Essential Red Cross Work: Disaster Services Technology

Story and photos by Jonathan Yoon/American Red Cross

Disaster Services Technology (DST) plays an important role in American Red Cross relief operations. This past June, I had the opportunity to spend time with Red Cross volunteers who were training as DST responders.

During the three-day training in Minneapolis, volunteers were given the opportunity to gain hands-on experience with experienced DST responders. From novice to expert, every member had an essential role in order to ensure a continuous, successful relief effort. They learned how to use satellite technology to stand-up communications. After a computer network is built, other relief workers, mostly volunteers, can use electronics, like laptops and radios, for various means of communication while responding to a disaster. Additionally, DST training focuses on volunteers learning how to work together as an early response team to catastrophic events.

American Red Cross trainees, Debbie Johnson and Phyllis Wiggins, checking supplies for disaster services technology operations during a practice run
Red Cross volunteers Debbie Johnson and Phyllis Wiggins checking supplies for disaster services technology operations.

The DST team is the forefront of Red Cross communications. By setting up satellite connectivity, these volunteers make sure the Red Cross will be ready to help a community and its people when they’re affected by a major disaster. One of the instructors commented, “Imagine all communications are down. You can’t call or text. We can setup a network for laptops and cell phones, and make a response headquarters.” Without the DST team, there would be no way for the Red Cross to stand-up a relief operation from its core. Their essential work builds the foundation for response efforts.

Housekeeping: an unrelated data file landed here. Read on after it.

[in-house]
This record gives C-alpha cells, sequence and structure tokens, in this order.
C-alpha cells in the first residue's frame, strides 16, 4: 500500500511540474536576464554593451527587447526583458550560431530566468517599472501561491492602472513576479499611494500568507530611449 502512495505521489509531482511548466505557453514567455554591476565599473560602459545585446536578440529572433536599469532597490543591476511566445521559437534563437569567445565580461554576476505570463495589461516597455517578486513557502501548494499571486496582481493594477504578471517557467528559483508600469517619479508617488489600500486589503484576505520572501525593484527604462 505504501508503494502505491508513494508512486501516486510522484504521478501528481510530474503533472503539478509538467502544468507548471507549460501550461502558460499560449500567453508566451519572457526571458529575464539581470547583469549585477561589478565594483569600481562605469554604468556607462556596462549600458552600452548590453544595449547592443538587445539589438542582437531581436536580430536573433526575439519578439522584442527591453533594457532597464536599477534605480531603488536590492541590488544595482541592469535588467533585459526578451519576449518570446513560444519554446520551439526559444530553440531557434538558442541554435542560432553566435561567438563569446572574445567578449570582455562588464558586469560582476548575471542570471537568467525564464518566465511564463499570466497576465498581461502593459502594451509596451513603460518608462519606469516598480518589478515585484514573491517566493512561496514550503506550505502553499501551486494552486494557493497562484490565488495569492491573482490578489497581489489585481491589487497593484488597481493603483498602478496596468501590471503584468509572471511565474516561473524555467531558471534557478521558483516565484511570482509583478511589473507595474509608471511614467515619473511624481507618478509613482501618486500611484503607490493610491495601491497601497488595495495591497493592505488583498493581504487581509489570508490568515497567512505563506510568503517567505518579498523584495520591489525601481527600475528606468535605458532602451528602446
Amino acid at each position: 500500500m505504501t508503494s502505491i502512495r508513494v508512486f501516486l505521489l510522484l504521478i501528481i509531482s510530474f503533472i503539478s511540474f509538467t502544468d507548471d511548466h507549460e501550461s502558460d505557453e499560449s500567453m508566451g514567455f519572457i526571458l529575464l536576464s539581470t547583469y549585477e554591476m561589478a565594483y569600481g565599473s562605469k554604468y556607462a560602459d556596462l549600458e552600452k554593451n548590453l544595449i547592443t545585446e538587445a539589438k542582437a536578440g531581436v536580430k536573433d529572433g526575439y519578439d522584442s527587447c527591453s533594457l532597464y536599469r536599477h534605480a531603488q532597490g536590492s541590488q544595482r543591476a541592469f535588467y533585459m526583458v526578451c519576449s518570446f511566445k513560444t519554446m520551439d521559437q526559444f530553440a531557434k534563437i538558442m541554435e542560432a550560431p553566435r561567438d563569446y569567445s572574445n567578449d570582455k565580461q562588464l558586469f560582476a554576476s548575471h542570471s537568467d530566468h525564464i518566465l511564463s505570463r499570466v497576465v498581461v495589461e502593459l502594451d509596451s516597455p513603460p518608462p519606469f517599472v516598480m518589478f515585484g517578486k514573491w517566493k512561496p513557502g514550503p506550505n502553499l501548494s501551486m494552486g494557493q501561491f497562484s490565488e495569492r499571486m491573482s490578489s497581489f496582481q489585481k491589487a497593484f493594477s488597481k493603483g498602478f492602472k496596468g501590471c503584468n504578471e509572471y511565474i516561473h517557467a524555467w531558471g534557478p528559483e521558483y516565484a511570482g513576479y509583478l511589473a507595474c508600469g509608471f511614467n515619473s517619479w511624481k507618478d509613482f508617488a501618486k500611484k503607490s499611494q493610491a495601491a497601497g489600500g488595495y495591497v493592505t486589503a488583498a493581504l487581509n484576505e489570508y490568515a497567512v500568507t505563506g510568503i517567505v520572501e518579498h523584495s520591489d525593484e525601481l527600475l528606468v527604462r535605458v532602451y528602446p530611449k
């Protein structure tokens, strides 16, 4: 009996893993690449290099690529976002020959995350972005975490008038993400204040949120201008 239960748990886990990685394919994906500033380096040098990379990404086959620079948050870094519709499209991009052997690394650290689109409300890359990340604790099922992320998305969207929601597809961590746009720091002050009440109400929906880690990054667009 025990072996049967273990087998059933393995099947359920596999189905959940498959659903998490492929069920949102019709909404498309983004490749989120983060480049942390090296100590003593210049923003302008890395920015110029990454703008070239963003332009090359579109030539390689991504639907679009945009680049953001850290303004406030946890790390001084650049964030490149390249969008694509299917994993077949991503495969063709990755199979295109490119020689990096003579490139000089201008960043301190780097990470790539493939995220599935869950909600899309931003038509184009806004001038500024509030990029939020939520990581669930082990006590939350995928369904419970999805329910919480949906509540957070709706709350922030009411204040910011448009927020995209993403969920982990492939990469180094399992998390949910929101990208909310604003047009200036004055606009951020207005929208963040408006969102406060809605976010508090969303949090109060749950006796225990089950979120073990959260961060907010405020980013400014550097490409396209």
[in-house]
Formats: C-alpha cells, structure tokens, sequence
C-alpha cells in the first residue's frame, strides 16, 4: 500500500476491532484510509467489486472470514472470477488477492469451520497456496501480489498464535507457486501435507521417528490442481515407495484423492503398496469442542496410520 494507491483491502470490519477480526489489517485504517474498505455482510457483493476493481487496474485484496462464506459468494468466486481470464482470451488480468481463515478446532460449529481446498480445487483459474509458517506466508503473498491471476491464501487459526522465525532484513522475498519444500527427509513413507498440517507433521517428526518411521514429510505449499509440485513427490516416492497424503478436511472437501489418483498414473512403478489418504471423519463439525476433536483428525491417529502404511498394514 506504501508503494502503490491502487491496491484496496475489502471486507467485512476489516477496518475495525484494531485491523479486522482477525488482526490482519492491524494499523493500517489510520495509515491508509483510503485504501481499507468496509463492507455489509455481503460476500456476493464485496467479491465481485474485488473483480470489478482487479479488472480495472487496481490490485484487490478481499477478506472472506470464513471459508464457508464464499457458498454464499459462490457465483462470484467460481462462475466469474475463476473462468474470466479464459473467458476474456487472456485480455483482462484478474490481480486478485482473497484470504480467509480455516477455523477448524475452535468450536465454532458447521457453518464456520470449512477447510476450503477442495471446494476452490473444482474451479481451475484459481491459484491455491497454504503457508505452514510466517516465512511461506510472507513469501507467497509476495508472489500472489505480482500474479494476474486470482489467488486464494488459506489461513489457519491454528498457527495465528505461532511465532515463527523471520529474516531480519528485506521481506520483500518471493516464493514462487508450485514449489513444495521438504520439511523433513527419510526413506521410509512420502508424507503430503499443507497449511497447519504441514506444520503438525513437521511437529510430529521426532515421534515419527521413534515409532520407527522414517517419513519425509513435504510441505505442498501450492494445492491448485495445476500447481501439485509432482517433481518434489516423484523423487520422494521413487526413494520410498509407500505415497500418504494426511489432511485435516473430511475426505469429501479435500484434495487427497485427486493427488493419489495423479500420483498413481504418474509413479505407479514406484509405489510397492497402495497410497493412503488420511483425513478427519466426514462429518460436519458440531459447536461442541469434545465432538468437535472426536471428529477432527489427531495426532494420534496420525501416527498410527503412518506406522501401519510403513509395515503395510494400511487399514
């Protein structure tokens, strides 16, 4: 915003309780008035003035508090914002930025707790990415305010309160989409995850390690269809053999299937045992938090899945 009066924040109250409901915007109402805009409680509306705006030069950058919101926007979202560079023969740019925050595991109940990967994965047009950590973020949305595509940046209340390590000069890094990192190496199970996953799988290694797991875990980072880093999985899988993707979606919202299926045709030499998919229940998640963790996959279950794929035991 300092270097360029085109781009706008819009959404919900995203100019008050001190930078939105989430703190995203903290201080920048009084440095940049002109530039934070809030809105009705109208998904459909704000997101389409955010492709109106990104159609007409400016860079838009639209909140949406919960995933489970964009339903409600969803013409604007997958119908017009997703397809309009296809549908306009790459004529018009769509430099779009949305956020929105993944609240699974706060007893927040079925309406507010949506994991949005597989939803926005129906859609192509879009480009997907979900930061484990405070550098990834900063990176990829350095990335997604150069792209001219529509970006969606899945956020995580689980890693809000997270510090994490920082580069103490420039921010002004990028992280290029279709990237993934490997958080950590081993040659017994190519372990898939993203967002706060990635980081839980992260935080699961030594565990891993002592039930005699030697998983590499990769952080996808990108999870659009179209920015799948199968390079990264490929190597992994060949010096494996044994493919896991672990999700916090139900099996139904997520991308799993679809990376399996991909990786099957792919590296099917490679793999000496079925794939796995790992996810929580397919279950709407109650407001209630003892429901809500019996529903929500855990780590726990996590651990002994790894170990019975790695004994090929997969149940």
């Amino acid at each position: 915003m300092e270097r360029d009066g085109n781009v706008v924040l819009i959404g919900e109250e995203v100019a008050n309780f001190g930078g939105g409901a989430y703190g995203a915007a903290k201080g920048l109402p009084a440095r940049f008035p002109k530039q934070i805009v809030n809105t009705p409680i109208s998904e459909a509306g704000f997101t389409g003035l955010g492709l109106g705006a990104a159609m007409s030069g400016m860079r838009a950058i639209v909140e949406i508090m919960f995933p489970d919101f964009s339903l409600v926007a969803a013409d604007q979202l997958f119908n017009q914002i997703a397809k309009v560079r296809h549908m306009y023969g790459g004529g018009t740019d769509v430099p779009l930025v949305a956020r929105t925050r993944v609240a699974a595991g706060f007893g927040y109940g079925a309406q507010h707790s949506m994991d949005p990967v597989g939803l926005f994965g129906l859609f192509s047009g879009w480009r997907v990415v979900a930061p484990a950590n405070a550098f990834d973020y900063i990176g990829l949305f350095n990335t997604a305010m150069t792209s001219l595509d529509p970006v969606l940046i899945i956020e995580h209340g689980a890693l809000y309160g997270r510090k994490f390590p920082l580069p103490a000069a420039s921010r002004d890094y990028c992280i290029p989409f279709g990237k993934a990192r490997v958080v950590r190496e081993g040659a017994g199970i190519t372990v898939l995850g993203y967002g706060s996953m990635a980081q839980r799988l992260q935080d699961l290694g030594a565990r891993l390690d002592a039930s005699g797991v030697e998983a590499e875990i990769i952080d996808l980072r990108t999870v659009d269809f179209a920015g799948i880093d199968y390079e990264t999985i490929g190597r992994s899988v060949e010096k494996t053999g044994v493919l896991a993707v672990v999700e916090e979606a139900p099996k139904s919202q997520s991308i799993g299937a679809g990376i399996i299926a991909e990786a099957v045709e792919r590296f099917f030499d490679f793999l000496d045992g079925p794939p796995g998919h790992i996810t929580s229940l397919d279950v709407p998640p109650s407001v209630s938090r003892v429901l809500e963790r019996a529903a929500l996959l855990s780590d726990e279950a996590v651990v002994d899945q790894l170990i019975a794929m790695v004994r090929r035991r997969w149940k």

Red Cross DST volunteers learning how to fix a disaster relief vehicle antenna.

Another volunteer, Jane Lazarevic, who has four years of experience on a DST team, was back for a review session. “I was deployed to St. Louis this past January for two weeks during a disaster response, working for DST and staff.” I was fortunate enough to hear about her experience responding to the flooding relief effort earlier this year. It was incredible to hear her testimony about how she was able to help others as a DST volunteer in addition to her regular life routine back home.

So what’s next for these trainees? While summer brings sun and fun, these volunteers are ready to respond to hurricanes, wildfires, floods, and tornadoes. The next time you see or hear about the Red Cross, think about what’s happening behind-the-scenes to make the response happen. You might even feel the urge to become a DST volunteer. Click here to learn more about the Red Cross and volunteer opportunities.

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